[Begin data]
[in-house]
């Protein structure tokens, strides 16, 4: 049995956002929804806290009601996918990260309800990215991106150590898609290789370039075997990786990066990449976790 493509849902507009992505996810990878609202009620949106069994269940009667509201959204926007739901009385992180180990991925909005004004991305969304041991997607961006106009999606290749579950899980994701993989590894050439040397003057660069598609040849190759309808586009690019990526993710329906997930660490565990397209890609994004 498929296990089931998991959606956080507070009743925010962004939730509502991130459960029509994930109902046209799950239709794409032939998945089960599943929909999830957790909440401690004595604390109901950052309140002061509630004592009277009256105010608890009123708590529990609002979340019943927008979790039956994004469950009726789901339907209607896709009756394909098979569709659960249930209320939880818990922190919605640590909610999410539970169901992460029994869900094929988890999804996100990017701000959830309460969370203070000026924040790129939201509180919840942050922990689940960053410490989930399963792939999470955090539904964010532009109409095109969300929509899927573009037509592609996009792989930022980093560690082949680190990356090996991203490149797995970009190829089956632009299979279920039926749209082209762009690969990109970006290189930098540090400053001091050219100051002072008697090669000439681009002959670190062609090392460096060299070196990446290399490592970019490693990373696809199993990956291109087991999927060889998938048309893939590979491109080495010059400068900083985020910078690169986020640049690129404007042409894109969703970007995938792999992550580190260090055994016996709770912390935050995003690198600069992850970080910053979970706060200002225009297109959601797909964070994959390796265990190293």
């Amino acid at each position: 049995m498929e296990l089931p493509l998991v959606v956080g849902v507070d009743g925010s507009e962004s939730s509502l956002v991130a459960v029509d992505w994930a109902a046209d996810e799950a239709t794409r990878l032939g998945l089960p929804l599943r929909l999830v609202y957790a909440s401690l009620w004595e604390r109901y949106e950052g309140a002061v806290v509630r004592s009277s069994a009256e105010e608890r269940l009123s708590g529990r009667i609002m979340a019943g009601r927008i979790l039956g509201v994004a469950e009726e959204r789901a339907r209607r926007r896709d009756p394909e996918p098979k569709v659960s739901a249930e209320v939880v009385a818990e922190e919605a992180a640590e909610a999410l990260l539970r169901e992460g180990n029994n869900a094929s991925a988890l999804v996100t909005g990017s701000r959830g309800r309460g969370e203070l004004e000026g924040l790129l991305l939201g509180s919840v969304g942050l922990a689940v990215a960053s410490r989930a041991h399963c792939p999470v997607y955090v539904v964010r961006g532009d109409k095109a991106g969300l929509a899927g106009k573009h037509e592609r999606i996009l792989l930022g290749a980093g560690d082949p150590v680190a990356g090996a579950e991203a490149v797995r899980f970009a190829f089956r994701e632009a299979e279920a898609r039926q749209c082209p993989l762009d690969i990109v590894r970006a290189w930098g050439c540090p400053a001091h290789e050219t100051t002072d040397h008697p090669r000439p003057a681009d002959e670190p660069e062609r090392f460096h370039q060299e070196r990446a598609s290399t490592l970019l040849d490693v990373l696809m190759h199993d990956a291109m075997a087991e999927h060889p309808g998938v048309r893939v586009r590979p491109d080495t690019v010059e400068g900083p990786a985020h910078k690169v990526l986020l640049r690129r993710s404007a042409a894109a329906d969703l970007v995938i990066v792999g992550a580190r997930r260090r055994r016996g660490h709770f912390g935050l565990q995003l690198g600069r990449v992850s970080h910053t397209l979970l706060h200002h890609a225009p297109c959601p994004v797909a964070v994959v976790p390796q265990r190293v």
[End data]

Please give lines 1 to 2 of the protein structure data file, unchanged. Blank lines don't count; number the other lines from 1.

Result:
[in-house]
């Protein structure tokens, strides 16, 4: 049995956002929804806290009601996918990260309800990215991106150590898609290789370039075997990786990066990449976790 493509849902507009992505996810990878609202009620949106069994269940009667509201959204926007739901009385992180180990991925909005004004991305969304041991997607961006106009999606290749579950899980994701993989590894050439040397003057660069598609040849190759309808586009690019990526993710329906997930660490565990397209890609994004 498929296990089931998991959606956080507070009743925010962004939730509502991130459960029509994930109902046209799950239709794409032939998945089960599943929909999830957790909440401690004595604390109901950052309140002061509630004592009277009256105010608890009123708590529990609002979340019943927008979790039956994004469950009726789901339907209607896709009756394909098979569709659960249930209320939880818990922190919605640590909610999410539970169901992460029994869900094929988890999804996100990017701000959830309460969370203070000026924040790129939201509180919840942050922990689940960053410490989930399963792939999470955090539904964010532009109409095109969300929509899927573009037509592609996009792989930022980093560690082949680190990356090996991203490149797995970009190829089956632009299979279920039926749209082209762009690969990109970006290189930098540090400053001091050219100051002072008697090669000439681009002959670190062609090392460096060299070196990446290399490592970019490693990373696809199993990956291109087991999927060889998938048309893939590979491109080495010059400068900083985020910078690169986020640049690129404007042409894109969703970007995938792999992550580190260090055994016996709770912390935050995003690198600069992850970080910053979970706060200002225009297109959601797909964070994959390796265990190293």